Look, I get that everything is happy and sunshiny in our world. I get that craft beer has become a "thing" and that this "thing" should be celebrated and welcomed with open arms. I get that I should be happy for all of the goodness and warm fuzzy feelings we all have. I get that I shouldn't want to curb stomp you. But I do.

All of your overwhelming positivity is giving me an ulcer. I want to see some honesty. I want to see some passion. I want to see the shit you hate. I want to know what you can’t stand. What beers did you drink that suck? TELL US, FOR THE LOVE OF GOD, PLEASE JUST FUCKING TELL US! I'm sick of reading your long winded beer reviews that really don't say much. Knock it off.

The pandering needs to stop, because contrary to popular belief, negativity is capable of accomplishing things. There is value in a well thought out, constructive stream of hate. The slew of compliments paid to something that is pretty much mediocre at best, does nothing to push the brewery to do anything better. There will always be a need for criticism in any avenue of life.

Look, I’m no stranger to any of this stuff. I’m loud and drunk a lot of times. It’s mostly those times I take advantage of to tell you just what I think. I know you may not like it. I see how many of you stop following me on social media after I go on some kind of hop induced tirade about how so many of you are worshiping at the altar of wrongness (Go To IPA scores a 90 on BA?). In a world full of “amazing,” “incredible,” “quaffing,” or any other stupid words, I want to hear you say “I drank this beer from a brewery that I really like, and ITS FUCKING TERRIBLE! And here is why…”

You know what you have to gain from that? A lot.

And Bloggers, you especially. What’s with the constant stream of happiness? Is it borne out of the “if you don’t have anything nice to say…” diatribe? Do you think that if you fill your product review with enough praise that somehow they’ll see it and magically you’ll start receiving boxes and boxes of goodies from the brewery that you've sworn your allegiance to? I can promise you, it doesn't work that way. Do you not see any merit in saying critical things? Do you think the only way to do it is the Hipster Brewfus way (long illegible strings of curse words)? Because I promise you it’s not. I’m the Brodie Bruce of beer blogging.

“You're gonna listen to me? To something I said? Jesus, man, haven't I made it abundantly clear during the tenure of our friendship that I don't know shit? I mean, half the time I'm just talking out of my ass, or sticking my hand in it.”

Do not use me as an example. I am most assuredly doing everything wrong. I am the first one to tell you I’m an idiot, and have no idea what I’m doing. But the one thing I do know is I wield the power of the consumer, and used correctly, it can be a very powerful weapon. Taking tastes and preferences out of the equation, sometimes things hit the market that are just plain bad. And if you don’t speak up about it, those bad things will continue hitting the market. And that stuff happens, especially when you take into consideration the fact that our relationship is still in its infancy stages, and that new breweries are popping up at an alarming rate. And just like with people, there will be a few winners, and a whole lot of losers. It’s science.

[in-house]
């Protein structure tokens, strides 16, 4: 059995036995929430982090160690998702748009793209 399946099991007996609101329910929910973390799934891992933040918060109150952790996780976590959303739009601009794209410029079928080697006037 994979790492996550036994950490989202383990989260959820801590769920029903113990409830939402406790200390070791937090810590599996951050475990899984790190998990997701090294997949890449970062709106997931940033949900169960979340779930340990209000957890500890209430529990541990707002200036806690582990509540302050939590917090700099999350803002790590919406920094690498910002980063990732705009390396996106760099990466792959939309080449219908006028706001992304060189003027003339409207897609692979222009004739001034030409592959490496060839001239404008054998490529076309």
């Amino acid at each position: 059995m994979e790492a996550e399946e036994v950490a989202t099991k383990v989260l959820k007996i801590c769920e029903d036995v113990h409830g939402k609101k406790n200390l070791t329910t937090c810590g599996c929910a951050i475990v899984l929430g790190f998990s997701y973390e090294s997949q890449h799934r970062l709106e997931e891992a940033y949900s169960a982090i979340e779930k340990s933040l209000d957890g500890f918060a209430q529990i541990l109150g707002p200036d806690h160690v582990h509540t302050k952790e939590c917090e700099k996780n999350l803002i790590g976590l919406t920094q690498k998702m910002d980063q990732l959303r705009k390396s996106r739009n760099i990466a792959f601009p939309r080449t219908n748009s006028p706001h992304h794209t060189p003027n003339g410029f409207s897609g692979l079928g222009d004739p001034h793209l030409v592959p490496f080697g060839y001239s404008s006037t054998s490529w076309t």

Look, there is enough bad and mediocre stuff out there to weed through to find the good stuff. But I think it’s your responsibility, since you took a blood oath to this, that you vocally help weed out the bad stuff. You could potentially help stop a future offense. Remember kids, like the DHS has taught us, “If you drink something, say something. Unless it’s positive. Don’t say anything, there is enough of that.”
So I hope you can reach down inside, find some honest vitriol, and share it. You’re losing me day by day, and It’s breaking my heart.


Hipster Brewfus

Tuesday, April 1, 2014

Brewer's Art

If you come to this blog it's because you're a fan of one of two things. You're either a fan of the Baltimore food scene or you like good beer. If both of those descriptors fit you, than Brewer's Art is an absolute must visit. If only one of those descriptors fit you, Brewer's Art is still a place you need to visit. It's just that good.

The first time Deana and I ever visited Brewer's Art was during a Restaurant Week. One of the appetizer options offered was something called Liptauer Cheese Spread. My initial thought was "Cheese Spread? Weird. You don't see that everywhere. Let's get that." We did and we were happy souls. On the day of our Restaurant Week visit they used some spicy red pepper in the spread and it was fantastic. Creamy cheese, pepper with a little bite, and some super crunchy crustini combined to make one of my favorite appetizers in all of Baltimore. More recently, we went back with my brother and sister-in-law and the spread was just as good. The main difference between our first and last visit was that the pepper used wasn't as spicy and the crustini had a sauerkraut flavor that was superb. My brother, the ultimate consumer of cheese, gave it a rousing review.